Context. Unlike all previous cometary space missions, the Rosetta spacecraft accompanied its target, comet 67P/Churyumov-Gerasimenko, for more than two years on its way around the Sun. Thereby, an unexpected diversity and complexity of the chemical composition was revealed.
Aims: Our first step of decrypting the exact chemical composition of the gaseous phase is the identifying and quantifying the bulk composition of the pure aromatic and aliphatic hydrocarbons.
Methods: For this study, data from ROSINA-Double Focusing Mass Spectrometer (DFMS) onboard the Rosetta spacecraft and the laboratory twin model were used. A joint campaign of laboratory calibration measurements and space data analysis was performed to derive the hydrocarbon bulk composition for the post-inbound equinox period at 1.52 AU in May 2015. Furthermore, several other mission phases were investigated to determine the dependencies of season, location, and heliocentric distance on the relative abundances of hydrocarbons.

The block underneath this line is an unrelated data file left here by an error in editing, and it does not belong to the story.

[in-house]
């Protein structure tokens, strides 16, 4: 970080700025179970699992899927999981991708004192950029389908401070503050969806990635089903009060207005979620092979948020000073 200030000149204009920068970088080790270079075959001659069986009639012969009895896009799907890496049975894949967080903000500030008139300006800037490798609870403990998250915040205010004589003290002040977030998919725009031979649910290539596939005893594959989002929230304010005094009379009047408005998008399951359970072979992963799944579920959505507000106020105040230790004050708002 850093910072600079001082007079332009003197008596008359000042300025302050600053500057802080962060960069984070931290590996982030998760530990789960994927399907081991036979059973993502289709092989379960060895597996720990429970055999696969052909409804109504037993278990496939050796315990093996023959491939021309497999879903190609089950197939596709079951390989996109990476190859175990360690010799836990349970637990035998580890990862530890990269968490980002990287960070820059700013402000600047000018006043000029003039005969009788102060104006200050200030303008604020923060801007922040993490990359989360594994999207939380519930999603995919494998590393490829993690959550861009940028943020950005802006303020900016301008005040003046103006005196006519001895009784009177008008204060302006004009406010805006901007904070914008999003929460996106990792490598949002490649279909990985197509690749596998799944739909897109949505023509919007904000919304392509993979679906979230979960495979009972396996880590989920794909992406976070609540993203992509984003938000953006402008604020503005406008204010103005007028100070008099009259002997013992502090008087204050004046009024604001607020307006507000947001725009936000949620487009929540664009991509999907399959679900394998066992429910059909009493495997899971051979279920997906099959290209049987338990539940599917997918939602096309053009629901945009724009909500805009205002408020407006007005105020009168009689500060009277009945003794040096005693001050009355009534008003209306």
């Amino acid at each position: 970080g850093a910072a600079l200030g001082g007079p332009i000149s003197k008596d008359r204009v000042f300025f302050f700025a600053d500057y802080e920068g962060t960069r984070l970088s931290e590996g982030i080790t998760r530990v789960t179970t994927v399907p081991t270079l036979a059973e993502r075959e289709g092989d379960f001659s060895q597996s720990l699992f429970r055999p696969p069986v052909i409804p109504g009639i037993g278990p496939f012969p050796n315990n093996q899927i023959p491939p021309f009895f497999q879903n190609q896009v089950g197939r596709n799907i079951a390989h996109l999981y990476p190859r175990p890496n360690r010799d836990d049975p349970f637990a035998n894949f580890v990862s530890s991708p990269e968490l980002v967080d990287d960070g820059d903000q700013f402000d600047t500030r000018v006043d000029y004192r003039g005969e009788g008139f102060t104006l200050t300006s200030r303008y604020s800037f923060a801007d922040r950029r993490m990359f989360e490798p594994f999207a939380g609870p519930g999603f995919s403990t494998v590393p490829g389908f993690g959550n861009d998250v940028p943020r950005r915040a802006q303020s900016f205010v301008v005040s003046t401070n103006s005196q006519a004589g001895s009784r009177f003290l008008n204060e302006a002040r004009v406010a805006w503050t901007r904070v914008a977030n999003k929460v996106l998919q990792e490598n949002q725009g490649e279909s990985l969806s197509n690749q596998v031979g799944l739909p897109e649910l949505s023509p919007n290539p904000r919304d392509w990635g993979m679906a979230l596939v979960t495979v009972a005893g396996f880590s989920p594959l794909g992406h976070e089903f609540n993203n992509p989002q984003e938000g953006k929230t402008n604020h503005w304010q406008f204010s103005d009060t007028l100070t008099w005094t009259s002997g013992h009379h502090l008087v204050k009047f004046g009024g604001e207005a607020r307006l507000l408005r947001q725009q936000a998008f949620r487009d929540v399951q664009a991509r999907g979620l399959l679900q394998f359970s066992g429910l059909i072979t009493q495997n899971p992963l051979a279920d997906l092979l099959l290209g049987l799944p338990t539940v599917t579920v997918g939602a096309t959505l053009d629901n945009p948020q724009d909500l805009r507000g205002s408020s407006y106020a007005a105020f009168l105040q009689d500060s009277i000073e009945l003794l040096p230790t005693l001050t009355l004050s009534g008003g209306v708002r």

Results: It is shown that the bulk composition of the gaseous phase includes a high number of aliphatic compounds such as methane, ethane, and propane, as well as the aromatic compounds benzene and toluene. Butane and pentane were successfully identified in measurements at closer distance to the comet in May 2016. Furthermore, the presence of hexane and heptane in the coma is confirmed on rare occasions during the mission. Their presence in DFMS space data appears to be linked to days or periods of high dust activity. In addition to the saturated aliphatic and aromatic compounds, a high number of remaining unsaturated species is present, which cannot be explained by fragmentation of saturated species or contribution from other organic molecules in addition to pure hydrocarbons. This indicates the existence of unsaturated aliphatic and aromatic hydrocarbon molecules in the coma of comet 67P.